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Written by Lewis Wealth Management

May 26, 2010 at 7:21 pm

Posted in Uncategorized

Market Perspective – May 26, 2010

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Dear Clients and Friends:

The stock market officially reached correction territory and there has been a lot of volatility, which is obviously a cause of concern. The market opened sharply lower yesterday and recovered. This morning the market opened sharply higher. I thought it would be helpful to put some context around what is happening in the markets.

The Euro-Zone.

The European Union has 27 countries, all with different political and economic systems, but tied together by treaty under one currency, the euro. Some countries came through the 2008 crisis better than others. In particular, Greece, Spain, Portugal, Ireland and Italy have not fared well. These countries are burdened by very high deficits and weak, inefficient, and in some cases corrupt economies.

Recently, Greece was having some difficulty rolling over its debt. When it went to the market to issue new debt, there were not enough interested buyers. Greece was on the brink of default.

Fortunately, the European Central Bank (ECB) and the International Monetary Fund (IMF) put together a financial rescue package in exchange for some very tough austerity measures that Greece must impose upon its economy. These austerity measures will be very painful and difficult to implement in the years ahead.

Spain seems to be the next economy in distress. Earlier this week, the Bank of Spain seized control of CajaSur, a savings bank controlled by the Roman Catholic Church. Cajas are savings banks that fall under the influence of regional Spanish politicians. Spain recently suffered its own housing bubble collapse and this exposed corrupt lending practices in the Cajas. As a result, Spain initiated a process to reform these banks and merge then into the larger commercial Spanish banking system. This seizure is seen as an acceleration of that process, which is a good thing.

The IMF recently sent a mission to Spain and it appears that the IMF will recommend a wide range of reforms for the Spanish economy (like Greece).

Here are the risks.

First, European banks hold a lot of sovereign debt (like the bonds of Greece and Spain). They will be financially weakened if there are any defaults and they will be unable or unwilling to continue to make loans – creating a credit crisis in Europe that could trigger a second recession on that continent. This could be similar to our credit crisis of 2008.

Second, if the European economy struggles that will hamper growth here at home as multi-national companies based in the US will do less business in Europe. That will have a downward drag on our markets.

Third, the markets are having a very difficult time pricing in these problems. Both Greece and Spain have defaulted on their debt before, and they also have very volatile political systems. But what makes this crisis unique is that they are now members of the EU – which is tied together under one currency. This makes it more difficult to predict what might happen. How far will the countries of the EU go to preserve the union? We just don’t know at this point and markets hate uncertainty. Don’t be surprised if more rocks are thrown on the streets of Athens and general strikes paralyze Madrid.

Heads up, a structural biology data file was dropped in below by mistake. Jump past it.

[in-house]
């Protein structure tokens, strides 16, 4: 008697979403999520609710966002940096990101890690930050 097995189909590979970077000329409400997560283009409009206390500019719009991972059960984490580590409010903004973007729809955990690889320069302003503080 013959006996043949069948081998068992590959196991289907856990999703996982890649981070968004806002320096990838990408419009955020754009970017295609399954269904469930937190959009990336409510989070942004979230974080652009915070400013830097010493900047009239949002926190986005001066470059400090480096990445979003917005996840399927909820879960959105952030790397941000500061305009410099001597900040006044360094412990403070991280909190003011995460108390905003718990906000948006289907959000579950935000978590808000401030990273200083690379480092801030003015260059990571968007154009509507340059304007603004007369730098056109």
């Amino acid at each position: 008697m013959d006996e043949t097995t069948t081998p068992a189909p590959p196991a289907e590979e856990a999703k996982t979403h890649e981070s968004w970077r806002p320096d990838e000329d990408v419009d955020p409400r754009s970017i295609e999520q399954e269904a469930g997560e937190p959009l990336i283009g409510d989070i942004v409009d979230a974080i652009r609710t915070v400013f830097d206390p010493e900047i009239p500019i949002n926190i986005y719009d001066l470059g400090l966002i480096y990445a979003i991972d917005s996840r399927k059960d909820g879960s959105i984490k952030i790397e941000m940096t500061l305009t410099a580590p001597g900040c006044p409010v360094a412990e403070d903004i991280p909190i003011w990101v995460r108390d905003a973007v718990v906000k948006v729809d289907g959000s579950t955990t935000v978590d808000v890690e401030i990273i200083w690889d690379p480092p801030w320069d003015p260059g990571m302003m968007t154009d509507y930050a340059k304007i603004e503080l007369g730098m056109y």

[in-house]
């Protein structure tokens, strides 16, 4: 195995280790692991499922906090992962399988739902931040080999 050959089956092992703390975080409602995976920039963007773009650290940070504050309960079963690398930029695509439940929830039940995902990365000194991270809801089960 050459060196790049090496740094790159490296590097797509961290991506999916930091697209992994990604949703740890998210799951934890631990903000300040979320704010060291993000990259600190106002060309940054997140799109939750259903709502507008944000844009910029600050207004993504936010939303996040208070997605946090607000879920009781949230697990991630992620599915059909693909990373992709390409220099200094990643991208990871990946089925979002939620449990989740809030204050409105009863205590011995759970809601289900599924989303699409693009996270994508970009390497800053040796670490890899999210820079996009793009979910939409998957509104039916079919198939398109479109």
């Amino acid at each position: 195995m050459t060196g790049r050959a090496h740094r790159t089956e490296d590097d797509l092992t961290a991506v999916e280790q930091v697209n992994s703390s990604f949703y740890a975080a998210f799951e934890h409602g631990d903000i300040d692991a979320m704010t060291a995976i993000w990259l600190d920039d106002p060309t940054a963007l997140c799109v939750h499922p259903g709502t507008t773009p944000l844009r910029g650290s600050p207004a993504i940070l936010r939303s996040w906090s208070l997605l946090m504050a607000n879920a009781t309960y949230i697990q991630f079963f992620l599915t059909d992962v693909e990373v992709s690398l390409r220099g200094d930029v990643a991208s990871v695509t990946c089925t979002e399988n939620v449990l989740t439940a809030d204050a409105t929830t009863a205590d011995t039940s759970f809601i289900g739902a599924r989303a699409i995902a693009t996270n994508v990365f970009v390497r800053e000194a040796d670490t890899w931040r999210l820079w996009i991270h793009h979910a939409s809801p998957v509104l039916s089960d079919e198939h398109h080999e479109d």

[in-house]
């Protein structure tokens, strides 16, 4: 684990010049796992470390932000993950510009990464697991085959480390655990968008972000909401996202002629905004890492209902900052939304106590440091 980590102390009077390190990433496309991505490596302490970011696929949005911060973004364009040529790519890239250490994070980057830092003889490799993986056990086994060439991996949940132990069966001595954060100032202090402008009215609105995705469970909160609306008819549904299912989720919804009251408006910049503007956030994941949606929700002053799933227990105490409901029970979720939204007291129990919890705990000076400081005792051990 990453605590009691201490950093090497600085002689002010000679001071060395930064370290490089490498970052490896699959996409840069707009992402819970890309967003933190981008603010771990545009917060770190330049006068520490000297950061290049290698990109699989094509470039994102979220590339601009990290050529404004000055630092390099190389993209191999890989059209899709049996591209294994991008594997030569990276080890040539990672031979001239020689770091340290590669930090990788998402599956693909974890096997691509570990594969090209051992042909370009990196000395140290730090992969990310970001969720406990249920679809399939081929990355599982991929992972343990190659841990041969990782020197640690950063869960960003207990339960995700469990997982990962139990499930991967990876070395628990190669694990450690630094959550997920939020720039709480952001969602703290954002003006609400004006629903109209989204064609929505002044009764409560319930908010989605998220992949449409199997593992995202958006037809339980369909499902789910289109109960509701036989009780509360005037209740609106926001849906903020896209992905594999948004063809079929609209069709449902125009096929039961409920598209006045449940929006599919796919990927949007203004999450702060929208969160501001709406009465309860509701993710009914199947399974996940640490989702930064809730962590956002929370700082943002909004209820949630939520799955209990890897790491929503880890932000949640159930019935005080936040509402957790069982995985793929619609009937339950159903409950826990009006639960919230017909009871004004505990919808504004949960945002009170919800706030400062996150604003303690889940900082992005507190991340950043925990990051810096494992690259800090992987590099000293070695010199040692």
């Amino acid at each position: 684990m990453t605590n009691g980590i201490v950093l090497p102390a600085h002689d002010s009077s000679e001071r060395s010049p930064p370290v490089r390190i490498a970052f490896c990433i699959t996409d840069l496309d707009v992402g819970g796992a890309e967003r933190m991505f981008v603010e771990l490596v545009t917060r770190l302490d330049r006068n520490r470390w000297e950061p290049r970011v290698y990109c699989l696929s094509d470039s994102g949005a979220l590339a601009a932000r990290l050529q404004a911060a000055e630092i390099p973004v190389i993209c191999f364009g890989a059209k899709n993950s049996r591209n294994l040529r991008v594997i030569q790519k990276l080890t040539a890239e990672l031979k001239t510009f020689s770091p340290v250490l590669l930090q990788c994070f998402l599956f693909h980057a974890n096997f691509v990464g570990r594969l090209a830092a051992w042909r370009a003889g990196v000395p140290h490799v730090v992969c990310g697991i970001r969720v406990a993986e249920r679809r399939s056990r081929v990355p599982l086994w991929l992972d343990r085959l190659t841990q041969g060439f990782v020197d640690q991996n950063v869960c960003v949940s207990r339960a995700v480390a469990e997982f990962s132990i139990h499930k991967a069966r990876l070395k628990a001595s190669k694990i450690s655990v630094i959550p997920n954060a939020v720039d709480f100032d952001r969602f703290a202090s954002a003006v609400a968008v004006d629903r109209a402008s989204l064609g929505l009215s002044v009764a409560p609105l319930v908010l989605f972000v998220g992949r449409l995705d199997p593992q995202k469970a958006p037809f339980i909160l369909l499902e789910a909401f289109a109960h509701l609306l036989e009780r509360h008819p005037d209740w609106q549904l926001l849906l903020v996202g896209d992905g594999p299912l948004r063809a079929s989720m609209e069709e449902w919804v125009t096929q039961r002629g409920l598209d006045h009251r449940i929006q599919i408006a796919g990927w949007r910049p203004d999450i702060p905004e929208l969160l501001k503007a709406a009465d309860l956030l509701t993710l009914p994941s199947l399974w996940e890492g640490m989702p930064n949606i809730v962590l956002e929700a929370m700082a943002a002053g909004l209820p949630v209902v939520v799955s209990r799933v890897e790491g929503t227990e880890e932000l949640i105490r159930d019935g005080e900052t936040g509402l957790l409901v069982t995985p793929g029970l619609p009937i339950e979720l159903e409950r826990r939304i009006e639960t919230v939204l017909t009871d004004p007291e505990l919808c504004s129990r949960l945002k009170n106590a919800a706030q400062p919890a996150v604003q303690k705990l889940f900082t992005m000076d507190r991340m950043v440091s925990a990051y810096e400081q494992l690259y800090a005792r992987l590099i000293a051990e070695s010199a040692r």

On the positive side.

The size of the current European crisis is much smaller than the problems our banks faced in 2008. Since our own credit crisis, the capitalization of our banks has improved substantially.
The European economies at the most risk (Greece, Spain, Portugal, Ireland, and Italy) are a relatively small part of the EU’s overall economic pie.

It is encouraging to see the ECU and the IMF vigorously defend the euro by creating a fund that can assist Greece and other struggling Euro-zone economies.

There is a lot of economic data pointing to recovery in the US, but headwinds and risks are still present.


There will be continued volatility in the markets. The question is whether there are any facts present to trigger a substantial change in investment policy. I believe the answer to that question is no.

There is only one real strategy to deal with this type of volatility and that is to have some downside protection already in your portfolio (which all clients already hold). Your alternative is to try to time the market, which does not work and actually increases the risk to your overall portfolio and your financial plans.

While it is difficult to watch the headlines, keep in mind that we are long-term investors and only a portion of your portfolio is invested in the stock market, and there are other assets in the portfolio that are providing downside protection.

Austin Lewis, JD, MBA, CFP®
Lewis Wealth Management

Caveat – This is an educational blog expressing an opinion only.  It cannot not be relied upon until your individual situation is taken into consideration by an experienced advisor.  This blog is not designed or intended to give you individual investment, tax or legal advice. I strongly recommend that you consult with you own financial/tax advisor and/or legal counsel for information and advice concerning your particular situation.

Written by Lewis Wealth Management

May 26, 2010 at 2:59 pm

Posted in Uncategorized